You promised yourself you wouldn’t go near Tiffany’s double-fudge brownies at the office holiday party, but there you are, devouring your fifth one. Or maybe you’re staring into an empty container of peppermint-nog gelato after telling yourself “just one spoonful.”
Sound familiar? Holiday sweets are notoriously hard to resist, even if you know how sugar affects your body.
But don’t panic! Even if you’re a dozen chocolate crinkles in, you can still hop off the sugar expressway and take steps to prevent the next overindulgence.
Understand Your Triggers
First, it’s important to understand what can trigger sugar cravings. Stress, sleep deprivation, adrenal fatigue, bacterial overgrowth and changes to hormone levels can all play a role, and holistic nutritionist and founder of Nutritional Wisdom Carly Pollack says avoiding sugar actually begins in our psychology.
“Looking only at the behaviors will leave you feeling empty and frustrated as to why you know better but can’t do better,” she says.
Pollack suggests playing a long game when it comes to fighting holidays temptations. “Visualize how you want to feel leaving the party, restaurant or holiday feast,” she says. “This clarity will help attach more pleasure to abstaining and more pain to partaking.”
If you feel that your sugar cravings are beyond your control and are causing you to overindulge frequently, speak with a nutritionist or holistic practitioner.
In the meantime, eating clean and following these tips to take charge of your blood sugar levels as they’re rising will block the next avalanche of cravings before it hits.
Raise a Glass – of Water
Drinking water is one of the fastest ways to stop a sugar spree. Not only does it fill you up, sending signals to your brain that your stomach is full, it can actually help flush out some of the sugar you’ve eaten, according to the Diabetes Action Research & Education Foundation. Bored with water? Try jazzing it up or brewing a hot cup of apple cider vinegar-cinnamon tea instead, which can aid digestion.
It’s tempting to curl up on the couch after one too many cream puffs, but taking a stroll around the block will help you feel much better, and quickly: Mayo Clinic research suggests that walking can start lowering blood sugar levels within 10 minutes, and even 15 minutes of physical activity can lower blood sugar levels for up to 24 hours, according to the American Diabetes Association. Can’t get motivated to move? Try some gentle stretching, which can promote digestion and kick-start your liver’s detoxification process.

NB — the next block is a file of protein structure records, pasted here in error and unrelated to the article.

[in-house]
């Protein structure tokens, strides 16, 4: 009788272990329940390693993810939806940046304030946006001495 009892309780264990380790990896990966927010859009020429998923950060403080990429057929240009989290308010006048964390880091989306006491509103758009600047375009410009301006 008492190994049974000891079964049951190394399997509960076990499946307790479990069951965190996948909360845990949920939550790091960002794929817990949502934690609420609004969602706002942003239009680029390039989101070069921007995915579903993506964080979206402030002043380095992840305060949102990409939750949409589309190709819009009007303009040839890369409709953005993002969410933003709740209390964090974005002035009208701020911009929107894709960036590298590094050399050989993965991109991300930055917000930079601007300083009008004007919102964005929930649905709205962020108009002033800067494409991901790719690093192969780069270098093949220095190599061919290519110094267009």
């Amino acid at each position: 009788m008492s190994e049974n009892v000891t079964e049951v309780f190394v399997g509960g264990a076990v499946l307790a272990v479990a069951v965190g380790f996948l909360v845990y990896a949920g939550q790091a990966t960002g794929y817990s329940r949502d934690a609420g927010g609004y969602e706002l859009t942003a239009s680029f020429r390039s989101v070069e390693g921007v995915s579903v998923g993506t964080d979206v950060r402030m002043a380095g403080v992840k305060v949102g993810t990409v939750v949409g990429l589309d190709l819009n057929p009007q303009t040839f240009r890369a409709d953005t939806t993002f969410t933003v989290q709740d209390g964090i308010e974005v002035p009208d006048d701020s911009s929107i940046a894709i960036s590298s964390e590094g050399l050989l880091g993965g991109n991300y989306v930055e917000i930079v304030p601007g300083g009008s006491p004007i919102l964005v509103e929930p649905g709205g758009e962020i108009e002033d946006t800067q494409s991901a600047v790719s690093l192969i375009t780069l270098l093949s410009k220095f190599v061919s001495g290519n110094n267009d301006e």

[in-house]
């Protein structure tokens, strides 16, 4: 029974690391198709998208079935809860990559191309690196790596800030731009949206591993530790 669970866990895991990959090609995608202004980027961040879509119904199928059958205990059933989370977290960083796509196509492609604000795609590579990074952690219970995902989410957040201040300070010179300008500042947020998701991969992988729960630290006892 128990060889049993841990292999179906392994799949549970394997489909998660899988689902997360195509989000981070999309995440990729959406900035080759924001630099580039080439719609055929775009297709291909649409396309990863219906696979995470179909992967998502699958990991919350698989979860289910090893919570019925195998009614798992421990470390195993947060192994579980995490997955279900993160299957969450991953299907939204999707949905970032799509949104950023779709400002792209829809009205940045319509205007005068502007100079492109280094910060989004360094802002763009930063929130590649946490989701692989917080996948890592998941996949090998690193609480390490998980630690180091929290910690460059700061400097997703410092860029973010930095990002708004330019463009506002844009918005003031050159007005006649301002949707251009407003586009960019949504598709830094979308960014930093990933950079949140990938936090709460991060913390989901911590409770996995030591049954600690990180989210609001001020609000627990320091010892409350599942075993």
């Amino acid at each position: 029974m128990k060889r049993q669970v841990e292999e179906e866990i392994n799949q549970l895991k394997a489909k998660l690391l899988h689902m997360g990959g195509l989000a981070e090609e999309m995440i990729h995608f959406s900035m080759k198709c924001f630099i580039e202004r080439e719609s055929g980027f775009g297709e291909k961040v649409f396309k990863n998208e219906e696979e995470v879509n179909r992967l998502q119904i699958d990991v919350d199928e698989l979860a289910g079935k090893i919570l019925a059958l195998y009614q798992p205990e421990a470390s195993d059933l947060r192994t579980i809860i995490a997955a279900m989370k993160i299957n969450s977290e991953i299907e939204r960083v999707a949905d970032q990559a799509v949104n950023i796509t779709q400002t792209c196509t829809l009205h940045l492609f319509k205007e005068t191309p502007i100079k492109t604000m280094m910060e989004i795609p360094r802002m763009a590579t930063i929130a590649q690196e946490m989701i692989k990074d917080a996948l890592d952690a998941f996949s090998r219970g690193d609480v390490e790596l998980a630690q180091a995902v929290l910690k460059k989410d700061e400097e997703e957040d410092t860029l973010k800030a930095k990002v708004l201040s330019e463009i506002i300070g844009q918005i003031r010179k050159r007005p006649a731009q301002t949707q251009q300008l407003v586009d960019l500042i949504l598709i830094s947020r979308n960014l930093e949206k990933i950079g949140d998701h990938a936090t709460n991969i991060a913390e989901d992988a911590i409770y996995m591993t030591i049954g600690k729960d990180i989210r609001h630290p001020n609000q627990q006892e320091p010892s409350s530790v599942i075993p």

Get Your Game On
Playing Tetris for as little as three minutes can reduce food cravings by distracting the brain, according to new research published in the international journal Addictive Behaviors. Working on a puzzle or re-organizing a closet also can have the same effect.
Finding a quiet space to take in a few deep belly breaths can actually slow down the effects of your sugar high by instantly lowering stress levels. This relaxation response can calm you in a moment of high anxiety or settle you before heading into a stressful situation (i.e., your boss’s holiday party). And because our sense of smell is closely tied to our appetite, try breathing in essential oils such as peppermint and grapefruit, which can help aid digestion and suppress the appetite.
It might sound counterintuitive to eat even more after indulging, but skipping meals can throw your blood sugar even further off-balance. Make your next meal a light one packed with protein, fiber, and healthy fat (like this salmon with avocado salsa), which will keep you full without raising blood sugar levels. And when your sweet tooth does kick in, try taming it with one of these delicious, nutritious desserts:
- 26 Healthy and Delicious Chocolate Desserts
- Apple Pie with Pecan Oat Topping
- Pumpkin-Cranberry Bread Pudding
- Chai Crème Brûlée
Get Some Shut-Eye
Lack of sleep can decrease levels of leptin (your appetite-inhibiting hormone) and increase levels of ghrelin (your appetite-stimulating hormone). Both of these hormones play an important role in maintaining a healthy metabolism and telling your brain when your body needs more or less fuel, so getting a regular 7-8 hours of sleep per night can help ease cravings in the long run.
See alsoHow to Get a Better Night's Sleep.
Go Easy on Yourself
It’s easy to beat yourself up during a sugar binge, but remember that you’re dealing with some powerful chemicals! Your brain reacts to simple carbohydrates and sugar by releasing the “feel-good” chemicals dopamine and serotonin and can become dependent on them over time. Instead of bashing your behavior, write down a list of everything you like about yourself. Expressing gratitude, even toward yourself, has been shown to release another hormone, oxytocin, which creates feelings of comfort and can reduce anxiety. The effects of oxytocin are so strong, in fact, that researchers are developing synthetic oxytocin supplements to help curb stress-eating.
See also8 Instant Mood Lifters.
Ashlea Miller is a longtime journalist and writer based in Austin, Texas.
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